Hello everyone! The QW workers have been very busy of late. Not only have we made and strategically placed several rudimentary seats around the wood, we have utilised the wood from fallen Chestnut and Birch trees to create a replacement for the pondside bench that finally gave up the ghost last month. This was quite the landmark occasion for the Reserve as the old bench was installed during the opening event back in 2002. It would be nice to think that our artistic creation will last as long. The timing is significant for another reason also. The venerable members of the Crowhurst Arties are planning another Woodland Extravaganza in September to mark their 100th Event, and it promises to be fun for all the family. More information to follow!
The location of our benches, both old and new, leads me nicely to the topic of this month’s scribble. Do you remember those Halcyon days in early Spring when life was bursting forth throughout the countryside and we had a pond worth talking about in our little reserve? A damp day in February saw Yours Truly wading in the shallows deliberating on the biodiversity of pond life; followed by a Team TQW telephone conversation that went along the lines of:
– Hello Lorna, can I call over for a few minutes, I have something to show you?
– Yes sure, see you shortly.
– Great, oh and Lorna, do you mind if we examine some dishes of filthy pond water on your work surface?
Thus, in the spirit of environmental science, the next hour found us peering into bowls of freshly sampled, rank smelling, pond water. What had caught my eye while paddling about, proving that my contact lenses work, were several tiny dots swimming with jerky movements among the leaf litter and sediment. A magnifying glass revealed our specimen to be a tiny animal resembling a miniature, bewhiskered, torpedo. It was in fact a tiny Crustacean, of the Genus Cyclops.
Students of Greek mythology will immediately recognise the moniker and will be wondering why a creature that grows to only about 2-5mm is named after a Homeric one-eyed giant. Clearly it was not based on size, but all 400 Cyclops species and the bane of Odysseus do have the same monocular feature in common, a single red or black eye in the centre of its head.
Cyclops are found in freshwater habitats all over the world, preferring stagnant or slow-moving bodies of water where they feed on minute fragments of plant and animal material. Studies have shown that they can survive times of drought, making them ideally suited for our QW pond! In some species, females tend to be more common than males as they reproduce for several generations without fertilisation and males are produced in times of stress only, usually, when the habitat is drying up! Our prize specimen was easily identifiable as female by the egg sacs either side of the body.
In the perplexing world of Taxonomy (see What’s in a Name, December 2009), Genus Cyclops belongs to the Subclass Copepoda, making them distant relatives of shrimps, crabs and lobsters. Their name derives from the Greek, Kope – oar, and Podos-foot, which, as with many classically-inspired titles, is a wonderful description of the animal. Their limbs and antennae move in unison to row them through the water, accounting for the rather twitchy movement that brought our Cyclops to my attention.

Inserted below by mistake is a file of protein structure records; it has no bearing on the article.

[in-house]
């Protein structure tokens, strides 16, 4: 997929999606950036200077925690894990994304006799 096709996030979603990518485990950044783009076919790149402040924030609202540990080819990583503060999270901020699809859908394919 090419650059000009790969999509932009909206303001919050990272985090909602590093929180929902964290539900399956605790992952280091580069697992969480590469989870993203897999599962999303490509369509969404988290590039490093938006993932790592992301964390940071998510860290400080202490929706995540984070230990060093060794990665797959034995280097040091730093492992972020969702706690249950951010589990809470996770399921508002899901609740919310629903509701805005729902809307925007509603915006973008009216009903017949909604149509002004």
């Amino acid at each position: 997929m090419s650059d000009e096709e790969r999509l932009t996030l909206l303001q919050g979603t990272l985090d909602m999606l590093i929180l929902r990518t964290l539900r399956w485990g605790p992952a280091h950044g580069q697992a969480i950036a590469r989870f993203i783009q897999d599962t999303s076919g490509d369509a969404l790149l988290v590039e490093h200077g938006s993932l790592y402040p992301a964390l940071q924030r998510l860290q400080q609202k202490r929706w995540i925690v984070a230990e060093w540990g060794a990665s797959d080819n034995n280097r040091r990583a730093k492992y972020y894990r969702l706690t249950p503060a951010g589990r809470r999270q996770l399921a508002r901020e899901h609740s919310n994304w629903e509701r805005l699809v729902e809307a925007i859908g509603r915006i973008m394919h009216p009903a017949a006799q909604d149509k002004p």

Copepoda is an extremely abundant division of the Crustaceans. Inhabiting both marine and freshwater environments, they are the major food source for animals ranging from Whales to insect larvae. As a group, they probably form the largest animal biomass on the planet. However, the title for the greatest biomass of a single animal species does not go, as many might think, to Elephants, Blue Whales or even to the ubiquitous Homo sapiens, but is claimed by another aquatic Crustacean, the Krill (Euphausia superba). It is a sobering thought that life on Earth began in the Oceans and they remain the most productive ecosystems on the planet. Clearly, this fact alone demands that we look after them!
So, back to our tiny female Cyclops swimming around on Lorna’s worktop, blissfully unaware of her importance in the scheme of things (we put her back in the water, by the way). Her marine cousins, several-times-removed, may be the staple diet of the Great Whales and other very impressive animals but, as far as we are concerned, this tiny giant plays an extremely important role in our reserve ecology. Great Diving Beetles, Water Boatmen, flatworms, newt tadpoles, frog tadpoles and the nymphs of dragonflies and damselflies all supplement their diet with Cyclops, especially when other prey are unavailable.
Tiny movement attracting hunters,
One eye roving murky waters,
A perilous life, all too brief,
For Poseidon’s tiny daughters.
Talking of the ecology of our little reserve, Dragonfly Week is almost upon us! Between the 15th and 23rd July, the British Dragonfly Society is running numerous events around the country to increase people’s awareness of the importance of these magnificent insects and their role as indicators of the health of our freshwaters. There is lots of information on the BDS website, including identification guides, and we are doing our bit with a Crowhurst Dragonfly Walk, starting at Quarry Wood and heading down to the Marshes.
There you have it! Next time you are in Quarry Wood, relax on our lovely new bench and gaze out across the pond. Fully charged or not, there is a lot more going on in there than meets the eye!
Images 1-5: original Quarry Wood photography by Lorna Neville